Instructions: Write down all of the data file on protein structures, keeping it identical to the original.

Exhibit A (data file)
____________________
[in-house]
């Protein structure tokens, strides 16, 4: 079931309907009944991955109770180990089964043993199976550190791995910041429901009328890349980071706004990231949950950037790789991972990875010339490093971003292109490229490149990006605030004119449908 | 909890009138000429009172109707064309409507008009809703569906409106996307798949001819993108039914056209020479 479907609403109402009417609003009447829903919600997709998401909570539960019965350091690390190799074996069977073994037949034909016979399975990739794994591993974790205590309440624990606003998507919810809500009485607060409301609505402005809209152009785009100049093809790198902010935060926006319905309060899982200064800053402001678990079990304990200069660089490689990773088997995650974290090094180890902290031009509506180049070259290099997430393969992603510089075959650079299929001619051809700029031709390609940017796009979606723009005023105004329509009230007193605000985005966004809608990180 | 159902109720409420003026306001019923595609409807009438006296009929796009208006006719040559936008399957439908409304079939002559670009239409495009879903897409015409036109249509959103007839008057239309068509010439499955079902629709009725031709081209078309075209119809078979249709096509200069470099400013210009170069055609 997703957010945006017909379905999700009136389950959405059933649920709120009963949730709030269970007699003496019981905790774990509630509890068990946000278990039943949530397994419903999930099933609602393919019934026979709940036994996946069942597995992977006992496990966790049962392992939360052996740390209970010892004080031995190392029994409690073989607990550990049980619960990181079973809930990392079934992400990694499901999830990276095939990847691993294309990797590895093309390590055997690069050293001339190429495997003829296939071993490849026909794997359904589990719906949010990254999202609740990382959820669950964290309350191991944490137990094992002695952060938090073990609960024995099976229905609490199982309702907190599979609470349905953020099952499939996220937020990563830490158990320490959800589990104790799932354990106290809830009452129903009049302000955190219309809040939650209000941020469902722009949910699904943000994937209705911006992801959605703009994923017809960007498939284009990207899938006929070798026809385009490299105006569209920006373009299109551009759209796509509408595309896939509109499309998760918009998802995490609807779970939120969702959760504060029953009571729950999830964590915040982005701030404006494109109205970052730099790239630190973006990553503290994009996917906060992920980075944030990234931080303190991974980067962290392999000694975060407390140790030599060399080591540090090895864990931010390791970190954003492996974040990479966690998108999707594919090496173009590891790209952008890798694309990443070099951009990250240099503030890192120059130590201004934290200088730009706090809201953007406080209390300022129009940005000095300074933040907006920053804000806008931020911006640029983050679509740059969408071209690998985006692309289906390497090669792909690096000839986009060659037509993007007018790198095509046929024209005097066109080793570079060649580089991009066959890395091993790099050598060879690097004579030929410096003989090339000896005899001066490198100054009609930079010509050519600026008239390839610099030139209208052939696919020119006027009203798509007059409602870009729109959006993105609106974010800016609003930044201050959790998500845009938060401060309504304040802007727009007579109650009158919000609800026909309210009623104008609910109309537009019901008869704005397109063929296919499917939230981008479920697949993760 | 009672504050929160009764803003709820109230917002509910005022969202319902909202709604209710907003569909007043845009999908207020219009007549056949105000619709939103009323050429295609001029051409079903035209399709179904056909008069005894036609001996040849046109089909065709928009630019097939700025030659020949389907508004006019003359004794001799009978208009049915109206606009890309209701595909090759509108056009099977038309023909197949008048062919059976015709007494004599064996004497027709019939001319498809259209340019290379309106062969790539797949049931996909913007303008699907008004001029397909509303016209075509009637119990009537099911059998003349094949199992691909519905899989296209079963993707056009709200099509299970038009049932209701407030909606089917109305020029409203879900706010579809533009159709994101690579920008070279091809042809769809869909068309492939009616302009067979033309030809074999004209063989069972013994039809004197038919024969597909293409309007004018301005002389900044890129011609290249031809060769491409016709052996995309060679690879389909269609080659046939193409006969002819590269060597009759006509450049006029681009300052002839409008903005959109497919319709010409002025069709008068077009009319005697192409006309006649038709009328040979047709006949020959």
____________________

[in-house]
């Protein structure tokens, strides 16, 4: 079931309907009944991955109770180990089964043993199976550190791995910041429901009328890349980071706004990231949950950037790789991972990875010339490093971003292109490229490149990006605030004119449908 | 909890009138000429009172109707064309409507008009809703569906409106996307798949001819993108039914056209020479 479907609403109402009417609003009447829903919600997709998401909570539960019965350091690390190799074996069977073994037949034909016979399975990739794994591993974790205590309440624990606003998507919810809500009485607060409301609505402005809209152009785009100049093809790198902010935060926006319905309060899982200064800053402001678990079990304990200069660089490689990773088997995650974290090094180890902290031009509506180049070259290099997430393969992603510089075959650079299929001619051809700029031709390609940017796009979606723009005023105004329509009230007193605000985005966004809608990180 | 159902109720409420003026306001019923595609409807009438006296009929796009208006006719040559936008399957439908409304079939002559670009239409495009879903897409015409036109249509959103007839008057239309068509010439499955079902629709009725031709081209078309075209119809078979249709096509200069470099400013210009170069055609 997703957010945006017909379905999700009136389950959405059933649920709120009963949730709030269970007699003496019981905790774990509630509890068990946000278990039943949530397994419903999930099933609602393919019934026979709940036994996946069942597995992977006992496990966790049962392992939360052996740390209970010892004080031995190392029994409690073989607990550990049980619960990181079973809930990392079934992400990694499901999830990276095939990847691993294309990797590895093309390590055997690069050293001339190429495997003829296939071993490849026909794997359904589990719906949010990254999202609740990382959820669950964290309350191991944490137990094992002695952060938090073990609960024995099976229905609490199982309702907190599979609470349905953020099952499939996220937020990563830490158990320490959800589990104790799932354990106290809830009452129903009049302000955190219309809040939650209000941020469902722009949910699904943000994937209705911006992801959605703009994923017809960007498939284009990207899938006929070798026809385009490299105006569209920006373009299109551009759209796509509408595309896939509109499309998760918009998802995490609807779970939120969702959760504060029953009571729950999830964590915040982005701030404006494109109205970052730099790239630190973006990553503290994009996917906060992920980075944030990234931080303190991974980067962290392999000694975060407390140790030599060399080591540090090895864990931010390791970190954003492996974040990479966690998108999707594919090496173009590891790209952008890798694309990443070099951009990250240099503030890192120059130590201004934290200088730009706090809201953007406080209390300022129009940005000095300074933040907006920053804000806008931020911006640029983050679509740059969408071209690998985006692309289906390497090669792909690096000839986009060659037509993007007018790198095509046929024209005097066109080793570079060649580089991009066959890395091993790099050598060879690097004579030929410096003989090339000896005899001066490198100054009609930079010509050519600026008239390839610099030139209208052939696919020119006027009203798509007059409602870009729109959006993105609106974010800016609003930044201050959790998500845009938060401060309504304040802007727009007579109650009158919000609800026909309210009623104008609910109309537009019901008869704005397109063929296919499917939230981008479920697949993760 | 009672504050929160009764803003709820109230917002509910005022969202319902909202709604209710907003569909007043845009999908207020219009007549056949105000619709939103009323050429295609001029051409079903035209399709179904056909008069005894036609001996040849046109089909065709928009630019097939700025030659020949389907508004006019003359004794001799009978208009049915109206606009890309209701595909090759509108056009099977038309023909197949008048062919059976015709007494004599064996004497027709019939001319498809259209340019290379309106062969790539797949049931996909913007303008699907008004001029397909509303016209075509009637119990009537099911059998003349094949199992691909519905899989296209079963993707056009709200099509299970038009049932209701407030909606089917109305020029409203879900706010579809533009159709994101690579920008070279091809042809769809869909068309492939009616302009067979033309030809074999004209063989069972013994039809004197038919024969597909293409309007004018301005002389900044890129011609290249031809060769491409016709052996995309060679690879389909269609080659046939193409006969002819590269060597009759006509450049006029681009300052002839409008903005959109497919319709010409002025069709008068077009009319005697192409006309006649038709009328040979047709006949020959």